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USA 1948
Directed by
Henry Hathaway
111 minutes
Rated G

Reviewed by
Bernard Hemingway
2 stars

Call Northside 777

Based on a true story, or as the less circumspect open credits have it “this is a true story”, Call Northside 777 is a legal thriller about a hard-nosed investigative newspaperman, P.J. McNeal (James Stewart), who is assigned a story about Frank Wiecek (Richard Conte) who was sent down 11 years previously during the height of the Prohibition era for killing a cop but whose dear old mother insists is innocent.

The film opens up well enough with a mixture of newsreel footage and location photography (it was apparently the first to be shot on location in Chicago) promising something with punch but soon slips into a plod as Stewart, in characteristic steadfast seeker-of-truth mode, becomes convinced that Wiecek was set up. Director Hathaway runs through every sentimental ploy that is available and meanders into B grade territory with long-winded explanations of bits of technology which might have been novel at the time but are now woefully dated, always seeming to come close to but never really engaging with his material.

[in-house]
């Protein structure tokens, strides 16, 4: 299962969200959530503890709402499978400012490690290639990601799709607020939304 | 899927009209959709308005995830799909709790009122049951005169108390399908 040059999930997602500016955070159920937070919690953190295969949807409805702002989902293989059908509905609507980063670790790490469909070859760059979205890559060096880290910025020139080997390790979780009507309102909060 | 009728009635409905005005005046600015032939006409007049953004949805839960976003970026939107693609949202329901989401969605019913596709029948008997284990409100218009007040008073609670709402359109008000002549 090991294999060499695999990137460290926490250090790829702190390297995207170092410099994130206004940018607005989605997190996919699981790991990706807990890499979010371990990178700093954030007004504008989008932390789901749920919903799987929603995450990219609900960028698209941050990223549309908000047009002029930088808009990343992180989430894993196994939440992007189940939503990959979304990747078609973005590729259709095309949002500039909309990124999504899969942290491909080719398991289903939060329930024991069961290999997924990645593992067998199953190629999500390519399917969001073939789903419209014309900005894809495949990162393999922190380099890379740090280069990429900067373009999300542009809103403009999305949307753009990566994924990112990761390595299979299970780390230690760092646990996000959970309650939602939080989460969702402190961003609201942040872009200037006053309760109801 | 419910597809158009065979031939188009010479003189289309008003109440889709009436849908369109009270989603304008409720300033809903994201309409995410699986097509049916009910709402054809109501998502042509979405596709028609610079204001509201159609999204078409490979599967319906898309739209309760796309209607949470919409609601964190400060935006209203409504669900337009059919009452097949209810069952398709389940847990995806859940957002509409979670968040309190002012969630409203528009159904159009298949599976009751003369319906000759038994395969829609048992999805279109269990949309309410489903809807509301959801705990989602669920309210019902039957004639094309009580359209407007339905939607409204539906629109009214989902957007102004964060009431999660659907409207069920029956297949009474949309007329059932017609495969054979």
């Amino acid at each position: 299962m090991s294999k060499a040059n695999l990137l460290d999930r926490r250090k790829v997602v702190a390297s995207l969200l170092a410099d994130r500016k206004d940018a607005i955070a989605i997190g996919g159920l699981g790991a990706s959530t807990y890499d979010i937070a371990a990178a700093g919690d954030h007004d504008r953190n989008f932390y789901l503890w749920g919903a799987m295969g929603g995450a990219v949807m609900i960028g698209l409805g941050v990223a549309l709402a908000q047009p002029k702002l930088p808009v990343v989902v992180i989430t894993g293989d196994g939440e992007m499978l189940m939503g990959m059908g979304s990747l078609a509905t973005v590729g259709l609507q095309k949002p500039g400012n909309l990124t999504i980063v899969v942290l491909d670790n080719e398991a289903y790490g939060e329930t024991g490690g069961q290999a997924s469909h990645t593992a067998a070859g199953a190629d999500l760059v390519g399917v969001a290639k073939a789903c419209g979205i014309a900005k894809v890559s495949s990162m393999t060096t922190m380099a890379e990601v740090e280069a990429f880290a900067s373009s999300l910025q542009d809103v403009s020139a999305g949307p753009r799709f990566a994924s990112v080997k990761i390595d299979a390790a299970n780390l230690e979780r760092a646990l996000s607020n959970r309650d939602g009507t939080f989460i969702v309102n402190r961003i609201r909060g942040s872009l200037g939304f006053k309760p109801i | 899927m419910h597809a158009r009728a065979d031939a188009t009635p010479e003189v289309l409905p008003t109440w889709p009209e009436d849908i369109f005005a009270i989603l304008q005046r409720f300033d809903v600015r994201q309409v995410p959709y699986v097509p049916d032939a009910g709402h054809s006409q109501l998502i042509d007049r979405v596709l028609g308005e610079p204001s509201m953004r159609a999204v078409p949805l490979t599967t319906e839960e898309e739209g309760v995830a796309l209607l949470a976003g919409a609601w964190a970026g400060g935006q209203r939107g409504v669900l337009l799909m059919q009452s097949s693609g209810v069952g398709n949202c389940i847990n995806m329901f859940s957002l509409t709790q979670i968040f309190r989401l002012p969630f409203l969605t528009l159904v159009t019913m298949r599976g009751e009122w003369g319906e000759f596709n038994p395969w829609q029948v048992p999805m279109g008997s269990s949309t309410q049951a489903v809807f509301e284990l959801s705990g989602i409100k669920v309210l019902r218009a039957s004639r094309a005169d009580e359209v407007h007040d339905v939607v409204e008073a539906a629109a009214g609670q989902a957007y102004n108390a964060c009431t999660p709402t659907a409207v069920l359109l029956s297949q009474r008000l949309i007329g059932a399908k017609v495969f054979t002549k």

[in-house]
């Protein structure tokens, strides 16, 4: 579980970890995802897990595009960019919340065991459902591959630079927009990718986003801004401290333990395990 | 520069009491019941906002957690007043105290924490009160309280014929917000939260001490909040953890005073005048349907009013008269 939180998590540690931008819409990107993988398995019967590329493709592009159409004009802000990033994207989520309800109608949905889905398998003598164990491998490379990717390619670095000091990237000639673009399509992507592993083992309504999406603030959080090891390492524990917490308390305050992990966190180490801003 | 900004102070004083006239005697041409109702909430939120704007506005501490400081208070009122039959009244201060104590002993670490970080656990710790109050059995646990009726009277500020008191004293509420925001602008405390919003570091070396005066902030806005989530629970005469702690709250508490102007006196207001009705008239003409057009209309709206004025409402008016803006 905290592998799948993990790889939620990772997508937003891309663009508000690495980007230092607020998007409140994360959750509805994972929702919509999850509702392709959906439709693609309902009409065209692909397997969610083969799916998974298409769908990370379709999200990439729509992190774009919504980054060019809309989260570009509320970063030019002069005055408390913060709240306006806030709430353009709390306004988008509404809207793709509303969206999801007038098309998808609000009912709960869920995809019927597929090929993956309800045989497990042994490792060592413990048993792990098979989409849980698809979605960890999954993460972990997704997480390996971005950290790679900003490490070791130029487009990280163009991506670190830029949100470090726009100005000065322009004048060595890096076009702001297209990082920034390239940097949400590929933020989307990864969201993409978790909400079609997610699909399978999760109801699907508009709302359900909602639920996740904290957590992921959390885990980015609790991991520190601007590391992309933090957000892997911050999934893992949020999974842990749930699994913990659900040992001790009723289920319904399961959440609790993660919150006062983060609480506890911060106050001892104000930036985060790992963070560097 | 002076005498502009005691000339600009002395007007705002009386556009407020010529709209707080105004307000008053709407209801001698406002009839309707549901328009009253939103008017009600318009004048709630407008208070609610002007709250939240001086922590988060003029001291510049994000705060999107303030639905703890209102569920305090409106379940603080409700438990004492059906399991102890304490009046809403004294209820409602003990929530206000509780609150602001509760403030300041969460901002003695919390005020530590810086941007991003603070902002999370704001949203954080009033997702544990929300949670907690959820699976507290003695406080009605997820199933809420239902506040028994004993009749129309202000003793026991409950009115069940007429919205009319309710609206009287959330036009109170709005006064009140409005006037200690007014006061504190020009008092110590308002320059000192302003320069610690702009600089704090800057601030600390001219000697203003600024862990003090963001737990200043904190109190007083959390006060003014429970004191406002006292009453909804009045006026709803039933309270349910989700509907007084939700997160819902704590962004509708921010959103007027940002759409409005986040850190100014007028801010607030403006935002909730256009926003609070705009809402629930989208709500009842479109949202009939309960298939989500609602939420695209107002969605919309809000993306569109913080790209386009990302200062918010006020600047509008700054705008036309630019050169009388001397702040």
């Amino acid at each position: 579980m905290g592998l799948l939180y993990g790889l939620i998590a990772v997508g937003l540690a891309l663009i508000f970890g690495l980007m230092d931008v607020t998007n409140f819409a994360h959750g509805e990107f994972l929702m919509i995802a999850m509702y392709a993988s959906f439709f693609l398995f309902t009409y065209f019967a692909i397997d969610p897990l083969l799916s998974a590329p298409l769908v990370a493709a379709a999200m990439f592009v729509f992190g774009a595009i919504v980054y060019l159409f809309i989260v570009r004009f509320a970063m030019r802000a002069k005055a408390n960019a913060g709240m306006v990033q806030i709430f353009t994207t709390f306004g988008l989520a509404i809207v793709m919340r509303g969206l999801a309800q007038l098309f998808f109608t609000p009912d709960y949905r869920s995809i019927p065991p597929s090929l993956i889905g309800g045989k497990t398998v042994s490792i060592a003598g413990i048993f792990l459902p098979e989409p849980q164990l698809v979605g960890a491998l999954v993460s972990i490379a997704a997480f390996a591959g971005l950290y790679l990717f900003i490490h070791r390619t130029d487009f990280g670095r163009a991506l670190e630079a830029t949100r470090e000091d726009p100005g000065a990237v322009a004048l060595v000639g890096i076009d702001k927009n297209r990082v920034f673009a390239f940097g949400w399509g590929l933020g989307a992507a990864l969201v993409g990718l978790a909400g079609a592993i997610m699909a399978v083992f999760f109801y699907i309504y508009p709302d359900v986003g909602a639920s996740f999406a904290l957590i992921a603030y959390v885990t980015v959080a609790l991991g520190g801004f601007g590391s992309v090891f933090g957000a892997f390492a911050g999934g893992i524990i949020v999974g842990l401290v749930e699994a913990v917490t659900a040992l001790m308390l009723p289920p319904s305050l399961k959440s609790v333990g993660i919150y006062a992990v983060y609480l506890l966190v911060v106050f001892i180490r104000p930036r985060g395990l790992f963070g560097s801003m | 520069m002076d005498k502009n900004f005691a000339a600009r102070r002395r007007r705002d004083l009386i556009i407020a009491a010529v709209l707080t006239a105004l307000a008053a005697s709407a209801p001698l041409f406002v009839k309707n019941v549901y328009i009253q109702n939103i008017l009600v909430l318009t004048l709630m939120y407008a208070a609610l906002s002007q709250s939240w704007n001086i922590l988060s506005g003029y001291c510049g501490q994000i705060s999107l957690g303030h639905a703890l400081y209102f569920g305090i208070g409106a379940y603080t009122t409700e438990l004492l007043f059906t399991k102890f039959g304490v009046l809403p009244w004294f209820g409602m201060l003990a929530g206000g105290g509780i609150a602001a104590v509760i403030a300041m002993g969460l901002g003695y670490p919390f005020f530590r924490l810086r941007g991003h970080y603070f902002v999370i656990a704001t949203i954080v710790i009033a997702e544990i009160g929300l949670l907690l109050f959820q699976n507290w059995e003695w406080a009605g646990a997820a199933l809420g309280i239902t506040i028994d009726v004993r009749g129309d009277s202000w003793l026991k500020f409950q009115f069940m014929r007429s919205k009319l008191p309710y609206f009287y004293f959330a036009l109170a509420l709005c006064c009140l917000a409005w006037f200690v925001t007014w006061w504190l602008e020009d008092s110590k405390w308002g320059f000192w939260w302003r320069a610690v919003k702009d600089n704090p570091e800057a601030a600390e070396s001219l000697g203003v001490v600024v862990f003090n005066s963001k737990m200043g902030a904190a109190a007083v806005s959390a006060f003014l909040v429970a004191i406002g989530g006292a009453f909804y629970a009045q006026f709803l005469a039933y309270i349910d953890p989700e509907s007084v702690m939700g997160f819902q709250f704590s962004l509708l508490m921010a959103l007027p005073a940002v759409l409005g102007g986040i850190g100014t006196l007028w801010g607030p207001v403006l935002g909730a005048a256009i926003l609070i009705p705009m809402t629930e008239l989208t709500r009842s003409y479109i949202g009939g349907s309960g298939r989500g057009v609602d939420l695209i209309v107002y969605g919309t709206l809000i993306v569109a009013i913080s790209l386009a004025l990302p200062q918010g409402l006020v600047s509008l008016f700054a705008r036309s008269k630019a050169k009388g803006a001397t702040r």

FYI: The real-life McNeal, James P. McGuire, won a Pulitzer prize for his efforts.

DVD Extras: Audio Commentary by James Ursin1 and Alain Silver; a Movietone News report of the film's premiere; Theatrical Trailer.

Available from: Shock Entertainment




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